The Australian federal government introduced a new law last year, allowing it to review and cancel international agreements;struck by state and territories, councils and universities.
Marise Payne, Australia’s foreign minister, therefore invoked;the law on 21st April, to cancel deals signed in 2018 and 2019 by;the Victoria government and China’s National Development and Reform Commission.
She also revoked separate Victoria government agreements with Syria and Iran, saying the deals were inconsistent with Australia’s foreign policy.
The decision has, however, provoked a furious reaction from China, with a statement from its Canberra embassy calling the act “another unreasonable provocation”.
“It again shows that Australia is not sincerely trying to improve China-Australia relations and will inevitably further harm ties.”
China’s ministry of foreign affairs also posited that it reserved the right to take further action.
“China has lodged stern representations with the Australian side, urging it to revoke the decision, or it will prompt China to hit back in a hard way”.
However, Payne has explained to journalists that the decision to cancel the four agreements was “not intended;to harm Australia’s relationships with any countries”.
“This scheme is very;focussed;on Australia’s national interest. It’s about ensuring consistency of our foreign relations across Australia and it’s most certainly not;aimed;at any one country.
“I hope that if there are any concerns, they will be raised with the government”.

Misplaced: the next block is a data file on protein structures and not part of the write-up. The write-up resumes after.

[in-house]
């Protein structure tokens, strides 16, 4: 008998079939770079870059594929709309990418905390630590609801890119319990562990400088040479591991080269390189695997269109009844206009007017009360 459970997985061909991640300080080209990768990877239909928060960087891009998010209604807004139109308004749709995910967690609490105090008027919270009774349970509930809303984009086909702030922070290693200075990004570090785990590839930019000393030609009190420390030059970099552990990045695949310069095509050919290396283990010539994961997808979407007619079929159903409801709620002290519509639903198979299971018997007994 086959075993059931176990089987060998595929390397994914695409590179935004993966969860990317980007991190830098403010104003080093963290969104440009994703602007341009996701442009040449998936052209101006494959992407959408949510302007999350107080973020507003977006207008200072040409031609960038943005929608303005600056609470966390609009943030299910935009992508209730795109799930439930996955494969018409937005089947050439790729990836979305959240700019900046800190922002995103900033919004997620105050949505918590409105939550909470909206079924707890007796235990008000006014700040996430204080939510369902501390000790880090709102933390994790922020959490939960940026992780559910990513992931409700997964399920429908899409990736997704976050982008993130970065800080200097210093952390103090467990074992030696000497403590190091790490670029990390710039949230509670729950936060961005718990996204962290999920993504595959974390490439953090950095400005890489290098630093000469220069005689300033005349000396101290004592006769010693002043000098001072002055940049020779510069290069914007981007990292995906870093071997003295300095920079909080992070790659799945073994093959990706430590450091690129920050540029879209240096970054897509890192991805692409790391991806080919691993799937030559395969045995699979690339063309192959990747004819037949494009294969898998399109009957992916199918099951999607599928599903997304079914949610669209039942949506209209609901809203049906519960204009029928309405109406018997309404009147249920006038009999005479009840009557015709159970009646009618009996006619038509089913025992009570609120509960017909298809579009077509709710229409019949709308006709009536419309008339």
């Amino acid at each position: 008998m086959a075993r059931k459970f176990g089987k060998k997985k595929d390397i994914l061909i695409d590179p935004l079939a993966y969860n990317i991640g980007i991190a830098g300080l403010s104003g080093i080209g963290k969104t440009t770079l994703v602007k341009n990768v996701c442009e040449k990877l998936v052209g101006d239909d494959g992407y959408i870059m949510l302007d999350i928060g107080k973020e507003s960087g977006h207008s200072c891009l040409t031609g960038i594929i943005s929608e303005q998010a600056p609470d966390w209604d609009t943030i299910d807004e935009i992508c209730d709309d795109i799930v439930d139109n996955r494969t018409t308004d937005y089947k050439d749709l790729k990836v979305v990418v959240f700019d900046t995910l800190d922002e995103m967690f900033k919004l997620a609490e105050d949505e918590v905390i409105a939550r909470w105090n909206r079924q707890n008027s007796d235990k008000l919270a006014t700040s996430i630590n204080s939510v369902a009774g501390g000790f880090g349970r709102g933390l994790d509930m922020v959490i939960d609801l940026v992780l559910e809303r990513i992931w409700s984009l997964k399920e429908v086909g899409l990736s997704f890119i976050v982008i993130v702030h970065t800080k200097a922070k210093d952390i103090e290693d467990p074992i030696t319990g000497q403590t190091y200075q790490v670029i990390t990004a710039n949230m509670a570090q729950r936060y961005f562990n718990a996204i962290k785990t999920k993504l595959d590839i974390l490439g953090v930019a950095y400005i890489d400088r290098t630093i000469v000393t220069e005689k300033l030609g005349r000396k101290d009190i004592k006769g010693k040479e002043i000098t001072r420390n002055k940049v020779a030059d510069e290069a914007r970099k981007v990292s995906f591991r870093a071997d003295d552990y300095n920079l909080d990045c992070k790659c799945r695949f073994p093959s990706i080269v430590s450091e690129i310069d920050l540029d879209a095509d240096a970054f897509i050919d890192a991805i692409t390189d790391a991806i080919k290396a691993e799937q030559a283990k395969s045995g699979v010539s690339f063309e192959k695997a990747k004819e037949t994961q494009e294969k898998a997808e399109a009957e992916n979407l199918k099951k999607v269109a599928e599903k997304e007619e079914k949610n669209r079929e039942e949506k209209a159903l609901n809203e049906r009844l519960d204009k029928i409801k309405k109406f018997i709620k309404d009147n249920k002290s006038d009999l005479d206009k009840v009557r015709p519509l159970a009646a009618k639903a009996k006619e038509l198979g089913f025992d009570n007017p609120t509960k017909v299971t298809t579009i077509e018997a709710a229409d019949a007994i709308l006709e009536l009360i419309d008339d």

First major shot against China in trade and investment
Beijing’s anger over the projects’ cancellation marks the latest chapter in a series of disputes that have strained relations between the two countries.
China is Australia’s largest trade partner, with two-way trade totalling $195bn in 2019. But over the past three years, relations have soured, intensifying after last year, Australia led calls for an inquiry into the origins of Covid-19.
Beijing has also imposed tariffs on a range of Australian exports and stepped-up public criticism of Canberra.
Addressing the issue, the director of the Australian Studies at East China Normal University in Shanghai, Chen Hong intimated that Australia has “basically fired the first major shot against China in trade and investment” conflicts.
“China will surely respond accordingly”, he added.
On the other hand, Richard McGregor, an analyst at the Lowy Institute think-tank, said the cancellation of the BRI deal was inevitable after the federal government decided to formally review it.
“I don’t believe the deal should have been signed in the first place; Beijing would never allow a foreign government to make freelance agreements with a province.
“But the way it has been unwound has been messy and caught up in domestic politics, whereas Canberra could have just allowed it to lie fallow and expire slowly.”
The Belt and Road Initiative has been described as a “centrepiece” of President Xi Jinping’s foreign policy. Beijing insists the initiative is primarily concerned with boosting infrastructure and trade. However, some western countries have expressed concern that it is also a vehicle for China to buy political influence in developing countries and expand its global military power.